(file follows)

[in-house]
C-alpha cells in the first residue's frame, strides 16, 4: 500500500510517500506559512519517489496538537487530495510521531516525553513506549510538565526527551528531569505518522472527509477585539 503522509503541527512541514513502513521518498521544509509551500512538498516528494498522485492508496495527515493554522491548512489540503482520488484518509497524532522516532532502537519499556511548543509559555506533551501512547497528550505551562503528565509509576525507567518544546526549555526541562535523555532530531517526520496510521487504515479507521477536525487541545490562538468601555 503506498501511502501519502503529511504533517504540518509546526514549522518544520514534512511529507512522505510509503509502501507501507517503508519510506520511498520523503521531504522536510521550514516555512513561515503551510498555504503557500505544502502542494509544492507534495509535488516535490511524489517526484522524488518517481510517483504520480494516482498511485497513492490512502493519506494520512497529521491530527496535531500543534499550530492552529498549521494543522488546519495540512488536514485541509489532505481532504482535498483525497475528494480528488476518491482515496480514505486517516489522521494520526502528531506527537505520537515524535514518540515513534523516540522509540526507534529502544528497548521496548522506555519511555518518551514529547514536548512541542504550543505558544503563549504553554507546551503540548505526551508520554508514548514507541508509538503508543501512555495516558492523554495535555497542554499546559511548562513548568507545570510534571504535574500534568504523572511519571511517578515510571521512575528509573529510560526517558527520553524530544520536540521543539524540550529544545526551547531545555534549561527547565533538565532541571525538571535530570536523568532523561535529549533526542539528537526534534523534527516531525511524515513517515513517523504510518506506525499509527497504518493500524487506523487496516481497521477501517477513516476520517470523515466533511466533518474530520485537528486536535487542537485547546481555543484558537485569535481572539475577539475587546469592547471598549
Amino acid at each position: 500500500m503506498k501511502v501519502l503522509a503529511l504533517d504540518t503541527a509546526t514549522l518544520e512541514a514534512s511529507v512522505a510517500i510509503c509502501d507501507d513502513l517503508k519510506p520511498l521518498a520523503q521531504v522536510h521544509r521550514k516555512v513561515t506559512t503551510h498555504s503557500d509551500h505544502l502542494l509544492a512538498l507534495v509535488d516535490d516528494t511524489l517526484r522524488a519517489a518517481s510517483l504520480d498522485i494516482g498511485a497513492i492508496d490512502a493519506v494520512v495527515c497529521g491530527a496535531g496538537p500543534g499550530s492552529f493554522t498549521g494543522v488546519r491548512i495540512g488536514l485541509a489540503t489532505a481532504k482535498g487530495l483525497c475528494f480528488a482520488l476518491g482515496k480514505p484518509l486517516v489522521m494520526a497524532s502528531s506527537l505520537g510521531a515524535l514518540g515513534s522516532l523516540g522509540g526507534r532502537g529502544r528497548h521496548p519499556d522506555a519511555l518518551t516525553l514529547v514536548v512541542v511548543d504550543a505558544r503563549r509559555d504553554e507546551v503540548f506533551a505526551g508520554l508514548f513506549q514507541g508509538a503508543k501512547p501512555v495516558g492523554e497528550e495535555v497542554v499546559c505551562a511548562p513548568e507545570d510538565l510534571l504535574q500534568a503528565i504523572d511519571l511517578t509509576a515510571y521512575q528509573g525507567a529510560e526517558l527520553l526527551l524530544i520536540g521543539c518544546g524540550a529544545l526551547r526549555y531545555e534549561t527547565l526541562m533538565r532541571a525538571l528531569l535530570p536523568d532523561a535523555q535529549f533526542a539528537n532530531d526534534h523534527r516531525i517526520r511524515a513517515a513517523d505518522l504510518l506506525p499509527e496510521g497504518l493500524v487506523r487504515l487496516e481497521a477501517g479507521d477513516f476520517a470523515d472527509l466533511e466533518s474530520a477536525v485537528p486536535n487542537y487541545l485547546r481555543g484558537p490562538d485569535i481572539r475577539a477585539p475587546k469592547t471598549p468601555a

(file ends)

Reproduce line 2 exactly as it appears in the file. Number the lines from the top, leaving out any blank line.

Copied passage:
C-alpha cells in the first residue's frame, strides 16, 4: 500500500510517500506559512519517489496538537487530495510521531516525553513506549510538565526527551528531569505518522472527509477585539 503522509503541527512541514513502513521518498521544509509551500512538498516528494498522485492508496495527515493554522491548512489540503482520488484518509497524532522516532532502537519499556511548543509559555506533551501512547497528550505551562503528565509509576525507567518544546526549555526541562535523555532530531517526520496510521487504515479507521477536525487541545490562538468601555 503506498501511502501519502503529511504533517504540518509546526514549522518544520514534512511529507512522505510509503509502501507501507517503508519510506520511498520523503521531504522536510521550514516555512513561515503551510498555504503557500505544502502542494509544492507534495509535488516535490511524489517526484522524488518517481510517483504520480494516482498511485497513492490512502493519506494520512497529521491530527496535531500543534499550530492552529498549521494543522488546519495540512488536514485541509489532505481532504482535498483525497475528494480528488476518491482515496480514505486517516489522521494520526502528531506527537505520537515524535514518540515513534523516540522509540526507534529502544528497548521496548522506555519511555518518551514529547514536548512541542504550543505558544503563549504553554507546551503540548505526551508520554508514548514507541508509538503508543501512555495516558492523554495535555497542554499546559511548562513548568507545570510534571504535574500534568504523572511519571511517578515510571521512575528509573529510560526517558527520553524530544520536540521543539524540550529544545526551547531545555534549561527547565533538565532541571525538571535530570536523568532523561535529549533526542539528537526534534523534527516531525511524515513517515513517523504510518506506525499509527497504518493500524487506523487496516481497521477501517477513516476520517470523515466533511466533518474530520485537528486536535487542537485547546481555543484558537485569535481572539475577539475587546469592547471598549